It’s been years since I attended any sort of tech conference or convention. It isn’t because I’m not interested in technology — obviously I am. Rather, I have little interest in seeing the latest, greatest, hottest new toys, or listening to corporate shills try to hawk their proprietary baitware, or in hearing the poor English language mangled with phrases like “agile development” and worse. My interest in technology remains, and has always been, in those things which increase human freedom, not simply (in)human possibility. Which means that proprietary technology conferences hold no interest for me, since they are neither free nor interested in freedom. At any rate, the obsession with stuff gets on my nerves. I’m interested in things that have nothing to do with stuff as such. I’m interested in processes and ideas.
So it surprised even me that I decided to attend the fifth annual SeaGL (Seattle GNU/Linux conference). The SeaGL conference classes struck me as widely varied and, to my delight, not so much about technology as the relationship of technology to other things: right in my wheelhouse.
I arrived a bit too late for the opening keynote, but I knew I would. Instead I’d already chosen a program for myself, with some room left for improvisation on the second day. I decided on the first day I’d drop in on Sarabeth Jaffe, Tony Sebro and Jose Antonio Rey.
Sarabeth Jaffe’s session was on a fascinating topic: programming in prison. I’d been excited for this one when I first read the SeaGL program, and although it was a very short session, I found it deeply interesting. Given the unusual circumstances of Ms. Jaffe’s work at the Monroe Correctional Facility, she was an ideal advocate for free/libre/open source software (FLOSS). Not only is the prison a place with limited resources on the correctional as well as educational level, it is also the very definition of remote. Cut off almost completely from the outside world, there is no Internet. There is no tech support. The only user manuals are ancient by technological standards. The students have only themselves and the most primitive of equipment to build a community. Above all, because of their context they value the free in freedom, possibly more than any other group in the country. In other words: the perfect place for an free/libre/open source project.
Ms. Jaffe was extremely optimistic about her work. Her passionate speaking was a great antidote for the normal cynicism one encounters so often in the tech world and elsewhere. It was clear she had given up a promising career at a large tech company in pursuit of a higher purpose. She took immense satisfaction in her students, placing them in jobs, and even in the case of those serving a life sentence, keeping their minds sharp and watching as they become helpful, contributing members of their community.
I could hardly have asked for a more satisfying start to the weekend.
Tony Sebro’s session, “ROI: Return on Inclusion” continued the theme of social justice, but with a different tack. Sebro’s work with Software Freedom Conservancy led him to an intriguing thesis on the subject. Namely, besides the obvious reasons of morality, it benefits companies and projects financially to diversity their workforce along lines of race and gender.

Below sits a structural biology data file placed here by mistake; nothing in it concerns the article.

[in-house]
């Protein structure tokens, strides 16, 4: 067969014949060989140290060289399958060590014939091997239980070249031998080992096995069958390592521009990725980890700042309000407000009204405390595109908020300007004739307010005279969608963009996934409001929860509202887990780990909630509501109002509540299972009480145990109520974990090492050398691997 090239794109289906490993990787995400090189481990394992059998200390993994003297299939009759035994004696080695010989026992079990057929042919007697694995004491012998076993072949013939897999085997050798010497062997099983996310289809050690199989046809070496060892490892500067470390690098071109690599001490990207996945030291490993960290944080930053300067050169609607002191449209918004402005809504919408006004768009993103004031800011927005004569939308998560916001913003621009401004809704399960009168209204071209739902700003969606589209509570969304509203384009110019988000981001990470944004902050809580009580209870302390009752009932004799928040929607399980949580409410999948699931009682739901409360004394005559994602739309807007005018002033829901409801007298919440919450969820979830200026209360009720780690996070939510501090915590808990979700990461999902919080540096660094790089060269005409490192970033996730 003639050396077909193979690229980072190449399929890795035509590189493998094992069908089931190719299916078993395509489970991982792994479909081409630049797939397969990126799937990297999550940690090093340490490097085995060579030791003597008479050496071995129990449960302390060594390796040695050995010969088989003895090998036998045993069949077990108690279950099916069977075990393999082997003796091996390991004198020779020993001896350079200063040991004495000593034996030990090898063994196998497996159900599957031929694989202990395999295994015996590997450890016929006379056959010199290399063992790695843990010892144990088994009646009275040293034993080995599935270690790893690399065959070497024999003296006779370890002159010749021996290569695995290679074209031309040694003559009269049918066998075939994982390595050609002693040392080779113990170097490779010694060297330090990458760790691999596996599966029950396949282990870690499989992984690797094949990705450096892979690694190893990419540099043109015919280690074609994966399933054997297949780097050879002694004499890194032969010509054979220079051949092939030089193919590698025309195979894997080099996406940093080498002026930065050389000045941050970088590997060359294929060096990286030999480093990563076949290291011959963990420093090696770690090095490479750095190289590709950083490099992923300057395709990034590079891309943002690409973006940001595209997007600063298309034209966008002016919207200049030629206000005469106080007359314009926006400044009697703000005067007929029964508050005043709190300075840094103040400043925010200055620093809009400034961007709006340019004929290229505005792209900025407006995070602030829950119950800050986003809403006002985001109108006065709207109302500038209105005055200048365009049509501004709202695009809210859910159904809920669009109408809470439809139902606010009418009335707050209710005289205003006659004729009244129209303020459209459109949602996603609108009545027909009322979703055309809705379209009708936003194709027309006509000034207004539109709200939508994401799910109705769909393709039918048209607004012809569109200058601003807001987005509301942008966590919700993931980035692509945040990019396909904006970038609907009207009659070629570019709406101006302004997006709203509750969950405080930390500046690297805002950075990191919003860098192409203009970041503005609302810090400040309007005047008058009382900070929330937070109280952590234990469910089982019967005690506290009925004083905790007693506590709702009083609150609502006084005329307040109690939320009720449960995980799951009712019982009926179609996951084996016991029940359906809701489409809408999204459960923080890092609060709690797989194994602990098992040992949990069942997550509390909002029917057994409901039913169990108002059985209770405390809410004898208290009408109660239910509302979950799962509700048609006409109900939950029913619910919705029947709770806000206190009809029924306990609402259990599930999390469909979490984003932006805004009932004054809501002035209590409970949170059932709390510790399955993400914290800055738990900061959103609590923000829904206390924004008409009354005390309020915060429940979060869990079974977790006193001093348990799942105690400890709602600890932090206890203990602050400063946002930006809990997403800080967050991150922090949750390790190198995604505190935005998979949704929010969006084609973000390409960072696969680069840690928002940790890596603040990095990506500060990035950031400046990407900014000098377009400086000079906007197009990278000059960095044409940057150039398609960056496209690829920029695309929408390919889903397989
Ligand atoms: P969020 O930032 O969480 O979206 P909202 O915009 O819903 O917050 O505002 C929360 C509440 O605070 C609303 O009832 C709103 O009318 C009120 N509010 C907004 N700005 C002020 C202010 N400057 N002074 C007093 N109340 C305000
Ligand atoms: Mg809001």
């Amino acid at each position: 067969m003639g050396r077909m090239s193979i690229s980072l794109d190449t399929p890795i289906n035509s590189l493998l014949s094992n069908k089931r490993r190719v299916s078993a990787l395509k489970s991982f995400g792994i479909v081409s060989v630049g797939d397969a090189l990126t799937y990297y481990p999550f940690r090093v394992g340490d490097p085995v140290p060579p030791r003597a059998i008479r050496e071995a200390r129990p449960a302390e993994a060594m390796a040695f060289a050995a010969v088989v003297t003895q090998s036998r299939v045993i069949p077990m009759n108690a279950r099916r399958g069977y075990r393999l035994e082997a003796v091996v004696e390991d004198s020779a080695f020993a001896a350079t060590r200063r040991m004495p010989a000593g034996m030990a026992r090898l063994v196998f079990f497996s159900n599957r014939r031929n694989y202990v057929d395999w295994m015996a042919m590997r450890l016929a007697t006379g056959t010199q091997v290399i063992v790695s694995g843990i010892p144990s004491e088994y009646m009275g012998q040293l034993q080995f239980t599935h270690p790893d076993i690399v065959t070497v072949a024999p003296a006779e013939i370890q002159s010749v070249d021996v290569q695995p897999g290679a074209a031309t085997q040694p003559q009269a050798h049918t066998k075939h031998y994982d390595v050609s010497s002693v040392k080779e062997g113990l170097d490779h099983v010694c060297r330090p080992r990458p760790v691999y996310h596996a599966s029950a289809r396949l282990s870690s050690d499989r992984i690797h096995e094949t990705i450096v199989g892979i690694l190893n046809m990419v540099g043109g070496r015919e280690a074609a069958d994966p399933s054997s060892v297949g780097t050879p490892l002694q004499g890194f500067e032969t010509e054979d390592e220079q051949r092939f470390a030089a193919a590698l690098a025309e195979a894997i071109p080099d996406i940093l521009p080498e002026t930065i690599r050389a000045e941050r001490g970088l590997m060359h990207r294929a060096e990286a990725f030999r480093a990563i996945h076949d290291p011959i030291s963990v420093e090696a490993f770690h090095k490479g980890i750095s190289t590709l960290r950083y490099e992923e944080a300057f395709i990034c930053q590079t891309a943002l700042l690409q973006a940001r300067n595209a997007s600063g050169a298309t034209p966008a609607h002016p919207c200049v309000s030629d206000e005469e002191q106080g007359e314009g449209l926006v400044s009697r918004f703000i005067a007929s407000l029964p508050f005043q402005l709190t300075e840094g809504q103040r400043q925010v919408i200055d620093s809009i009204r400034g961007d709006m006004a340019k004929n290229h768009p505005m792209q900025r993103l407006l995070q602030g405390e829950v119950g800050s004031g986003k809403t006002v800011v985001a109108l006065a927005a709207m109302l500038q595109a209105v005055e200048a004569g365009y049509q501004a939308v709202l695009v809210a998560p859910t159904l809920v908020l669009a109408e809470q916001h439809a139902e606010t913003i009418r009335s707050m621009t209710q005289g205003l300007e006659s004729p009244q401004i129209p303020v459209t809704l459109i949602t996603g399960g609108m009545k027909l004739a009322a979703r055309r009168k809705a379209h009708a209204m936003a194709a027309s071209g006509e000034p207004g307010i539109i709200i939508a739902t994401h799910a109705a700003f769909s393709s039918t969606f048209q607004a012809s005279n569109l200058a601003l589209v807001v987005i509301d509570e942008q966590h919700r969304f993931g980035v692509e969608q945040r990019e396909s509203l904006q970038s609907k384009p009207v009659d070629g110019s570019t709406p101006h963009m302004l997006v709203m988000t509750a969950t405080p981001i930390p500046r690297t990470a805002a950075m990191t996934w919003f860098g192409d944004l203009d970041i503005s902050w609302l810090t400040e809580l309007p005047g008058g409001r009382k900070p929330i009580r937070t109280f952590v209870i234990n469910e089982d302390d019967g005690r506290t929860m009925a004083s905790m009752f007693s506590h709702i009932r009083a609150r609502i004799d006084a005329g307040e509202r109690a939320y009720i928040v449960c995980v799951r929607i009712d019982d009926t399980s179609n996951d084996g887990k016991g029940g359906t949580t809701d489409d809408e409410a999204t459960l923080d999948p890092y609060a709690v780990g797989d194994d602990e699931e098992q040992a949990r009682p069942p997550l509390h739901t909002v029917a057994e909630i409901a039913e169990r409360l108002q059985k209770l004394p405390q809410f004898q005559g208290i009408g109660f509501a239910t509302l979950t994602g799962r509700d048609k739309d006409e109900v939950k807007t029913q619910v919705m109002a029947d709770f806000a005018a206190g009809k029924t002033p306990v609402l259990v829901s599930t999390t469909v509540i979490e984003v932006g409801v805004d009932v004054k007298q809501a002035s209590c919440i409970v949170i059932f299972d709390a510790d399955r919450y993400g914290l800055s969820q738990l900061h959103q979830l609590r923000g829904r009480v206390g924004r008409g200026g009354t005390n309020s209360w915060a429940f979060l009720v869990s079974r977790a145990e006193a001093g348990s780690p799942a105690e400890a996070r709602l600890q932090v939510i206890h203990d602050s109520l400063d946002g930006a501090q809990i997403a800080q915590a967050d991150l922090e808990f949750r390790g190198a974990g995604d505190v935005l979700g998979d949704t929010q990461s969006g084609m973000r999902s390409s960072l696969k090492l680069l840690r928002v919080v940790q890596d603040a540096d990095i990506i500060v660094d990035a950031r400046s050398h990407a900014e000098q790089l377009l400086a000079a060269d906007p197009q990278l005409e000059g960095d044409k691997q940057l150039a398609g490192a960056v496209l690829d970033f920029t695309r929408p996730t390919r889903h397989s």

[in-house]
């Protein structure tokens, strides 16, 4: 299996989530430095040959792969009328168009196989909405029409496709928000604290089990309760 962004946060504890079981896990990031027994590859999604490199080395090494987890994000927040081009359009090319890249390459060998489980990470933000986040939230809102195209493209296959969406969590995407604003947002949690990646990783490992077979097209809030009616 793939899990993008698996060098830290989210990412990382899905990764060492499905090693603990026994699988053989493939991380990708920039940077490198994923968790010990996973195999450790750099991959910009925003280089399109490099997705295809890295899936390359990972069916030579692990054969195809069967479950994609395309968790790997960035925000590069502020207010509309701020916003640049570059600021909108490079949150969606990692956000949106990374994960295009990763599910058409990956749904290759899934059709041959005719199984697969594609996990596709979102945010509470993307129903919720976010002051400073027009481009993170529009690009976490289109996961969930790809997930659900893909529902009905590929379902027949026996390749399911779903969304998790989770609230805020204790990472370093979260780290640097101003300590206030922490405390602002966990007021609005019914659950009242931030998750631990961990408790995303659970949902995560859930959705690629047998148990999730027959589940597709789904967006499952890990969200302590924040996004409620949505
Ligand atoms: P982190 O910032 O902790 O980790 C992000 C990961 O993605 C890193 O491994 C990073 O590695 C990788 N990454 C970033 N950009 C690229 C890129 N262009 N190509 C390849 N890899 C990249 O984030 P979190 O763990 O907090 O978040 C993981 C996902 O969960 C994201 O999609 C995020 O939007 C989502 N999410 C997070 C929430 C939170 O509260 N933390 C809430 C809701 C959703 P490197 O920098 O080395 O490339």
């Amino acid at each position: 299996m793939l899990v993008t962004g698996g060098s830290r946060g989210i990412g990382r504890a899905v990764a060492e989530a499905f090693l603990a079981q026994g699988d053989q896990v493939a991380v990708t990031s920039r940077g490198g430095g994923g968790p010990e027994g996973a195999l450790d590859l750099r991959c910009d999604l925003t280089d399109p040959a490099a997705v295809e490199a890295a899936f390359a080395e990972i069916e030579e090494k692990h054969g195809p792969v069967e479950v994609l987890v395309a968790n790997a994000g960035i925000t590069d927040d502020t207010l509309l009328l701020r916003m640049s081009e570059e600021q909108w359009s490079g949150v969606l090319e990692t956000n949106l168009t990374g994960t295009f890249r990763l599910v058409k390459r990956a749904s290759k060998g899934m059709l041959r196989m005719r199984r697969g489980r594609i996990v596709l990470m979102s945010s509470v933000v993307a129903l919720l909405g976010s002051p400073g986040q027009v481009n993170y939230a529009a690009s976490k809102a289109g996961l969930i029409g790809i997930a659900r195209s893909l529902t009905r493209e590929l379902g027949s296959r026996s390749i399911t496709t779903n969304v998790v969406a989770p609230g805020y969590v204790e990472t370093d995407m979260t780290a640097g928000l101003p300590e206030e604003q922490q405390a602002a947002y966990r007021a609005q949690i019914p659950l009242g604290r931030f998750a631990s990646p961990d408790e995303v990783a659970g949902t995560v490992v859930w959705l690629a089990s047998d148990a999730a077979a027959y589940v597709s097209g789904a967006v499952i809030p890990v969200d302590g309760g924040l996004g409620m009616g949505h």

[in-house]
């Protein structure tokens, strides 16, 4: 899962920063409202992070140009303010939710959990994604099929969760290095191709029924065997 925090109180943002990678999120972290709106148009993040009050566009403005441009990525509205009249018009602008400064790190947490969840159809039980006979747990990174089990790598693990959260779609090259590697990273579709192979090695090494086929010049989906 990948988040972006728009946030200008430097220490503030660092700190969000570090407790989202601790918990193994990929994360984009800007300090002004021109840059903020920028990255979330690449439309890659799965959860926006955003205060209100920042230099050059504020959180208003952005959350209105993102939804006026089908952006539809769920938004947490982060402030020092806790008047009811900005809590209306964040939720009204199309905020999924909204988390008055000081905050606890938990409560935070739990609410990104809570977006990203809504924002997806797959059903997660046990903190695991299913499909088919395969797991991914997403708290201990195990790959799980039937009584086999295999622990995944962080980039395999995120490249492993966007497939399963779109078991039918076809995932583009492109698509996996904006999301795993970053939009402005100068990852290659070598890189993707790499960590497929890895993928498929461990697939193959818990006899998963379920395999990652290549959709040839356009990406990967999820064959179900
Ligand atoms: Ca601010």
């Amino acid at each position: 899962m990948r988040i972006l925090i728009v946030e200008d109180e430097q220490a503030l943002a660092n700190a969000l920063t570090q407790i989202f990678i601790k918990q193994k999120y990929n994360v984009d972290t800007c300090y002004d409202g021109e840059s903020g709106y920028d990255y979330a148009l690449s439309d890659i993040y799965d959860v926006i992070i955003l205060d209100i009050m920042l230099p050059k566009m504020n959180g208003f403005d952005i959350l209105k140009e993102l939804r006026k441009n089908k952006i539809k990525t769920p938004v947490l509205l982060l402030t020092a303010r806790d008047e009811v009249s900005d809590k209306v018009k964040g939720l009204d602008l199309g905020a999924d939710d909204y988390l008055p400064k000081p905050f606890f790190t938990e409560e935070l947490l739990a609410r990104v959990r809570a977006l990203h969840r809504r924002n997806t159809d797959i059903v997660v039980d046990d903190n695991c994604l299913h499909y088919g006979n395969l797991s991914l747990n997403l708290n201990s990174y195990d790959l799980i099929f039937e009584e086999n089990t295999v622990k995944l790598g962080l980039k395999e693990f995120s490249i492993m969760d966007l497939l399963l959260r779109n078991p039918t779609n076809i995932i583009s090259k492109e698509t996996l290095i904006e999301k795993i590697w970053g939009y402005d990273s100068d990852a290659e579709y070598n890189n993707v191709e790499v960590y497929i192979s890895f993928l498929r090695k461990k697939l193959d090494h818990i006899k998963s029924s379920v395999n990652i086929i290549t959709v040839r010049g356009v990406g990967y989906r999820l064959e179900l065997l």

This wasn’t merely theoretical. Even according to conservative voices at the Harvard Business Review, ethnically diverse companies outperform the median competition: they are 35% more likely to outperform average. Even along gender lines the same phenomenon holds. Diverse teams are smarter, more responsive, more flexible, and more likely to rise to challenges. Companies around the nation claim that they want to diversify, and they know that it will help them.
So why don’t they? Why don’t they jump at the chance?
Sebro’s answer was simple. “There’s no HR in F/LOSS.”
How true. Whatever the faults of the baloney industry called human resources, they exist to ensure that a company can actually compete in the marketplace by having the best possible workforce. They know that diversity is important for more than social reasons. They exist to serve those reasons. By comparison, free/libre/open source projects exist outside of the marketplace. They do not care about things like performance. At best they tend to be meritocracies built around the notion that the only thing that matters is code. At worst, they are a circle jerk of antisocial elitist jerks who are convinced they are the only ones who truly understand anything. I suspect everyone with a passing familiarity of FLOSS projects knows a few of those.
Self-reliant (or self-absorbed) as they are, open source projects have virtually no incentive to diversify. There is no financial incentive. There is little to no moral incentive, because the moral reach of free software is minimal. And yet it can be, and should be done. But it requires people to view code as having a social component and not merely a technical one.
That’s a hard sell to the horde of middle- and upper-class white males who dominate free/libre/open source projects. White men tend to believe that any time social justice is mentioned, the system is rigged — against them. The numbers from recent surveys bear this out. While there will be a few who, out of the goodness of their hearts or even out of legitimate concern for equality, will swallow the necessary pill and put aside their personal vanities to make the world a better place by making their software projects more diverse communities. Most however will show apathy or downright hostility, and this is fatal to any project.